Mr. Buckler has been an executive in the cell therapy sector since 2000 beginning with Malachite Management in the Stem Cell Technologies group of companies. Most recently he was the Managing Director of Cell Therapy Group, a firm he formed in 2008 where he did business development consulting for companies and organizations in or interested in the cell therapy sector. His work included deal-targeting, transactions, market intelligence, competitive analyses, strategic assessments, and market profile planning for companies ranging from top-tier multinationals to start-ups. Mr. Buckler has a Bachelor’s Degree in Education and a Law Degree. After law school, he did a one year judicial clerkship with the B.C. Supreme Court and was a practicing attorney for three years at Edwards, Kenny & Bray. Mr. Buckler served six years as the Executive Director of the International Society for Cellular Therapy and just over two years as Director of Business Development for Progenitor Cell Therapy. He is on the editorial advisory boards of the journal Regenerative Medicine and BioProcess International magazine as well as the Alliance for Regenerative Medicine’s Communications and Education Committee. He co-founded Cell Therapy News, founded Cell Therapy Blog, founded and continues to manage the LinkedIn Cell Therapy Industry Group, co-founded Regenerative Medicine Jobs, and is an active industry commentator in publications and on social media. Mr. Buckler serves on numerous industry conference advisory boards and is an advisory board member for MedCision, Phacilitate Cell & Gene Therapy and RoosterBio.
Dr. Rolf Hoffmann, MD
Chief Medical Officer
Dr. Hoffmann is a European-based clinical researcher who has spent decades researching the fields of pattern hair loss, alopecia areata, endocrinology of the hair follicle and hair follicle morphogenesis. Together with Dr. McElwee, he is the applicant of a landmark patent on the use of hair follicle cup cells and their use in hair diseases. He is working clinically in his private practice, as a teaching professor in the Department of Dermatology for Marburg University, as well as a researcher on histopathology on hair diseases, where he has published chapters in text books. Dr. Hoffmann has participated in dozens of clinical hair studies and consulted for a variety of large companies on hair matters. He is the inventor of TrichoScan®, a computerized technique to measure hair growth. Since then, he has run a successful privately owned company to market the device for dermatologists and to offer it as a service for clinical trials.
Dr. Kevin McElwee, PhD
Chief Scientific Officer
Dr. McElwee, co-discoverer of the Company’s technology, is an Associate Professor in the Department of Dermatology and Skin Health at the University of British Columbia, and Director of the Hair Research Laboratory in the Vancouver Coastal Health Research Institute at Vancouver General Hospital (VGH). His research is funded by competitive grants awarded by multiple organizations including the Canadian Institutes for Health Research (the equivalent of the National Institutes for Health in the USA). Dr. McElwee is one of only a small group of research scientists worldwide who studies hair biology and associated diseases. He has worked as a hair research scientist for 12 years and has published over 70 medical journal articles, research abstracts and academic book chapters on hair loss research. Dr. McElwee received his Bachelor of Science degree from the University of Aberdeen, Scotland and his PhD from the University of Dundee, Scotland. Postdoctoral training included three years at the Jackson Laboratory in Maine and four years at the University of Marburg, Germany, studying various hair loss diseases.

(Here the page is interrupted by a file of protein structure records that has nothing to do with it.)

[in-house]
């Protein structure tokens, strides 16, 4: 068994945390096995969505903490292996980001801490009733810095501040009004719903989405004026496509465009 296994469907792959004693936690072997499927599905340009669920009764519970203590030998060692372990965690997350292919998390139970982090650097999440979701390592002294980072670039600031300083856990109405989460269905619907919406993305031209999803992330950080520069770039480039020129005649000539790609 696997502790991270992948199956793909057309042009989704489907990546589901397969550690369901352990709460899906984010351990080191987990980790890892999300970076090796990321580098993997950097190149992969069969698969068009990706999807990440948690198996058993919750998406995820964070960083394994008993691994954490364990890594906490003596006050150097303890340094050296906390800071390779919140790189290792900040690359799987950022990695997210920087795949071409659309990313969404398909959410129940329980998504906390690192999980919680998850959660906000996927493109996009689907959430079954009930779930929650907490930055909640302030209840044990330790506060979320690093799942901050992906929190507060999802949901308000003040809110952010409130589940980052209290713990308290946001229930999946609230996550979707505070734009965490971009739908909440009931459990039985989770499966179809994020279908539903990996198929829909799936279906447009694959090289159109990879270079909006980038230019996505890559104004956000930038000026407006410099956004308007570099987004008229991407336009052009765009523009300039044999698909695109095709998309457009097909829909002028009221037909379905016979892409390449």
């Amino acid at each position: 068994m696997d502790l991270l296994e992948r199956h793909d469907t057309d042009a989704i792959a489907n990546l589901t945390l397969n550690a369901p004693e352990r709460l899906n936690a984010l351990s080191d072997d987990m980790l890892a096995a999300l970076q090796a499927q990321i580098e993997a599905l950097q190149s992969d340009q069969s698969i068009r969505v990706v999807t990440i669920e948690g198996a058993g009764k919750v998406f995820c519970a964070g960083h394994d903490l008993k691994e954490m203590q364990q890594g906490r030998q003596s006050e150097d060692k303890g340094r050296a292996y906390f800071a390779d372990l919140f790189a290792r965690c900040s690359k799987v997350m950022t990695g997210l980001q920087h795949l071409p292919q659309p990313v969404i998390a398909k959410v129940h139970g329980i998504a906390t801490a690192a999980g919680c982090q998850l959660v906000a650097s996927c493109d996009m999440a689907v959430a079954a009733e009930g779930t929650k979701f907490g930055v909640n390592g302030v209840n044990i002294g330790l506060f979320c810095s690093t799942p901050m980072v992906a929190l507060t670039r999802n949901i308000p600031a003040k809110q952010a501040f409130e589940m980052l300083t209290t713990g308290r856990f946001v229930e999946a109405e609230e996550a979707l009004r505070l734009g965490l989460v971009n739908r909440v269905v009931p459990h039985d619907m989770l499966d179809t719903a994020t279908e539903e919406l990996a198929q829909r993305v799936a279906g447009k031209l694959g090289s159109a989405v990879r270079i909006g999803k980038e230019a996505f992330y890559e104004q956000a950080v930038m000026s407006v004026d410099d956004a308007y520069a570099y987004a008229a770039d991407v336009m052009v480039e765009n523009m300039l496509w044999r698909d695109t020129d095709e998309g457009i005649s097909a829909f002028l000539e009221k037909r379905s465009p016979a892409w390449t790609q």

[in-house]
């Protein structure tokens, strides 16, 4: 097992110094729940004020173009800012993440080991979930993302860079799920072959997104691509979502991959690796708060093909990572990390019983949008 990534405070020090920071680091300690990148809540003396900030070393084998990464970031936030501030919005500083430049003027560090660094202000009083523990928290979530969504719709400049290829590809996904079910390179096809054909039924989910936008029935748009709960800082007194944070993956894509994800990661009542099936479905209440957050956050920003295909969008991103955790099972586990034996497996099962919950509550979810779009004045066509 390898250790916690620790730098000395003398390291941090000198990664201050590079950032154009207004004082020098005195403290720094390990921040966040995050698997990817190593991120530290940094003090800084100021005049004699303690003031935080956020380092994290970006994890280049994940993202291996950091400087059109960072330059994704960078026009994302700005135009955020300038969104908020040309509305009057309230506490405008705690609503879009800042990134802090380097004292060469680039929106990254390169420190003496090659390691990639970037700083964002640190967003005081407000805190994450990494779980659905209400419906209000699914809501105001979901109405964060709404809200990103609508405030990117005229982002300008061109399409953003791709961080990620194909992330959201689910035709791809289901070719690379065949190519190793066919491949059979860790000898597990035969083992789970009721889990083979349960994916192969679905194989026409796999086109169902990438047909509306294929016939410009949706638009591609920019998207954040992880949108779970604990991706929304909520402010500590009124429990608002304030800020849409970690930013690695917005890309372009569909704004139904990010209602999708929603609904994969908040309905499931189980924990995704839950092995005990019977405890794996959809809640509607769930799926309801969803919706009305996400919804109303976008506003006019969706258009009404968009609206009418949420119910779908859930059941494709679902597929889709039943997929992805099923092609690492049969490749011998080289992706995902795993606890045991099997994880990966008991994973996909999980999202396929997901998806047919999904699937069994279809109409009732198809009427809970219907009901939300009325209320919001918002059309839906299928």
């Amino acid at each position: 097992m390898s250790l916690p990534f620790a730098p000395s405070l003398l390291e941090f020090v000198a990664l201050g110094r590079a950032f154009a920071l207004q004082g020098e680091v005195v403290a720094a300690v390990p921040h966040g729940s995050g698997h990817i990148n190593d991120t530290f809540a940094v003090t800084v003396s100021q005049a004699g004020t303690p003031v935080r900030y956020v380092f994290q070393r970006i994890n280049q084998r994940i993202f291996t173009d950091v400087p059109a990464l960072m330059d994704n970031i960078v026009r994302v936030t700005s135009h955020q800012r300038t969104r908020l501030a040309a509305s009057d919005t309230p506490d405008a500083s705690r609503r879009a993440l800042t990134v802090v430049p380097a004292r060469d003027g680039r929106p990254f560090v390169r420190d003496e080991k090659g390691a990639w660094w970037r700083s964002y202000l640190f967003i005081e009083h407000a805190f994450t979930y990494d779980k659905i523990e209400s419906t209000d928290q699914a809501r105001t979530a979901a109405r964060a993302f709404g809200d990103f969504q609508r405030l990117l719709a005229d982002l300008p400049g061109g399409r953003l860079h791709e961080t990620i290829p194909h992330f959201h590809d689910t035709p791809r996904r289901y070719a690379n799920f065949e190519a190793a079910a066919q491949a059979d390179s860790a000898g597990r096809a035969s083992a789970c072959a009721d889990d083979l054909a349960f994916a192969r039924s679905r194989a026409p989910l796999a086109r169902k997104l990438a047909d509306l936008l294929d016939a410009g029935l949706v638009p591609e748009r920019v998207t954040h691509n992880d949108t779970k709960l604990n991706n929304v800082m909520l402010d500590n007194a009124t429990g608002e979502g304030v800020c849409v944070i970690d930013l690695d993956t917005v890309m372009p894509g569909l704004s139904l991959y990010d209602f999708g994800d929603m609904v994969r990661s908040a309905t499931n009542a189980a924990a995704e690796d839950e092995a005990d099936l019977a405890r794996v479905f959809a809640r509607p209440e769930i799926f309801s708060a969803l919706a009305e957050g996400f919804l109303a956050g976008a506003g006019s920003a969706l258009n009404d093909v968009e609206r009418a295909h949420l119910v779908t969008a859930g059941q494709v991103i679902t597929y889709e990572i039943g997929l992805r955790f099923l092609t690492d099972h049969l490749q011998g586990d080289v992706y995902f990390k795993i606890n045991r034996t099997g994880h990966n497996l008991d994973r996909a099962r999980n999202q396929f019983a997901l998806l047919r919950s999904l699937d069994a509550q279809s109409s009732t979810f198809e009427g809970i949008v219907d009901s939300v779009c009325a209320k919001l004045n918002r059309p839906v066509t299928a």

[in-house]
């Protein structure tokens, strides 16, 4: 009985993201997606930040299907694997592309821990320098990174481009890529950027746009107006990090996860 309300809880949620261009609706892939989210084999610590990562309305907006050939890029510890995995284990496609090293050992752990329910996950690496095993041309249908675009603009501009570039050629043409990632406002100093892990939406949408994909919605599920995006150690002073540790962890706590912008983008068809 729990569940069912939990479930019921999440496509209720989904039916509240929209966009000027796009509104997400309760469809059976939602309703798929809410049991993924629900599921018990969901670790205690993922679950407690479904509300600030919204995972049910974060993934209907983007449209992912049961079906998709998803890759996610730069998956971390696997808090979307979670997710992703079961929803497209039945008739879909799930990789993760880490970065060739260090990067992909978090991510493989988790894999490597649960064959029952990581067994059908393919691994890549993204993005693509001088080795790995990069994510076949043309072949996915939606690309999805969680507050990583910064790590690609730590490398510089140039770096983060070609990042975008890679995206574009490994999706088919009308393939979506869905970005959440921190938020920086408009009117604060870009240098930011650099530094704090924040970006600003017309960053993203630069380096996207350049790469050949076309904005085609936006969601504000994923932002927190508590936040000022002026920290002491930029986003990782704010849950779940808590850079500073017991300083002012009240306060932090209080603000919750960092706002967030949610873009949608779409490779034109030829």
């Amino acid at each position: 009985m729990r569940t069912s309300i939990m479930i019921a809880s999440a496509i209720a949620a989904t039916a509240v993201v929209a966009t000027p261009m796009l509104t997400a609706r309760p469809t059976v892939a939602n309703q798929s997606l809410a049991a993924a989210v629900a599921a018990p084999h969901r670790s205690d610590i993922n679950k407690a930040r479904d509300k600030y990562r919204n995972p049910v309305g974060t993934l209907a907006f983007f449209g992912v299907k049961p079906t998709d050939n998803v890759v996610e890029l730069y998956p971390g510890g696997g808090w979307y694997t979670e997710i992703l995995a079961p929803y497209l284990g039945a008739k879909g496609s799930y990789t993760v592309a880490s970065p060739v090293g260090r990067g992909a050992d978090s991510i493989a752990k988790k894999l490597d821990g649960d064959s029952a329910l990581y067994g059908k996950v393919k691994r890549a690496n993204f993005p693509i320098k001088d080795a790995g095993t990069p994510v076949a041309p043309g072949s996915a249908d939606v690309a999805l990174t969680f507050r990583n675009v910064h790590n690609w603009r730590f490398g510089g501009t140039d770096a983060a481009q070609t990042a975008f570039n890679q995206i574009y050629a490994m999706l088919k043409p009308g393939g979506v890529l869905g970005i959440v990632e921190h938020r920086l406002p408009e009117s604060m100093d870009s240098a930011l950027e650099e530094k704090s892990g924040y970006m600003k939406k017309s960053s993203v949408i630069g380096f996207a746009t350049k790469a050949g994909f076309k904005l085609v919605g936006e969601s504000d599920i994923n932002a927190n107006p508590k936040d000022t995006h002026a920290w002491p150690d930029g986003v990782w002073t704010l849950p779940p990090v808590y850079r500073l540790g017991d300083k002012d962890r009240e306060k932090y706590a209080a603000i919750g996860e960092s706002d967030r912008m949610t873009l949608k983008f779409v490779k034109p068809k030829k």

Tom Kordyback, CA
Chief Financial Officer
Tom Kordyback is a Chartered Accountant and a member of the British Columbia Institute of Chartered Accountants with over 25 years of experience in corporate finance and management for emerging growth companies. From 1984 to 1994, he held senior financial positions with Glenayre Electronics Inc. and Telelink Communications Inc. and worked as a consultant to other Vancouver area companies. In 1995, he began working for Creo, now part of Eastman Kodak Company as their Chief Financial Officer. In this role he oversaw private financings totaling over $80 million, and in 1999 he led the company’s Initial Public Offering on NASDAQ. He remained at Creo until 2000; at which time, the company had over 4000 employees worldwide. In 2004, Mr. Kordyback joined Extreme CCTV Inc., a developer and manufacturer of state-of-the-art surveillance systems listed on the TSX. He worked for them for three years as a director and member of its Audit, Compensation and Merger and Acquisitions Committees. In 2008 the company was sold to Bosch Security Systems, Inc. for CDN $93 million. Mr. Kordyback currently serves as a director of Silver Sun Resources Corp., a public Canadian-based resource company.
Darrell Panich, MSc, PMP, CPM
An experienced clinical trial management specialist, Mr. Panich has managed multinational clinical research studies in more than 15 different countries for over 20 different pharmaceutical and biotechnology companies. He obtained his Master of Science degree from the University of Alberta while conducting clinical research in neuroscience. Mr. Panich has obtained certifications in project management from the Project Management Institute (Project Management Professional; PMP) and Project Management Leadership Group (Certified Project Manager; CPM).
RepliCel reports as a Canadian company and files financials with the U.S. Securities & Exchange Commission on form 20-F. The most recent filing of financials provides year-end 2016 results. Considering this is a pre-revenue biotech company, there is not a significant amount of analysis possible on the financial statements. The Company has a relatively small amount of cash, but does have approximately $1.8 million in current assets. Liabilities are modest at $622,000.
As of May 1, 2017 there were 18,626,703 shares outstanding. Cash used in operations during full year 2016 was approximately $3.5 million, which was down from $4.4 million for full year 2015.
During October of 2016, the Company completed a major financial restructuring, which included a $4.2 million financing. With this capital investment, the Company plans to further clinical studies for it tendon injury and pattern baldness therapies.
Additionally, with the financing completed, the Company plans to reactivate and prioritize the dermal injector product program with the aim of manufacturing prototypes. RepliCel also plans to initiate a program to receive the European Union CE certification.
Certainly, this is a speculative story worth monitoring moving forward and we without a doubt will be watching for positive news over the coming weeks and months.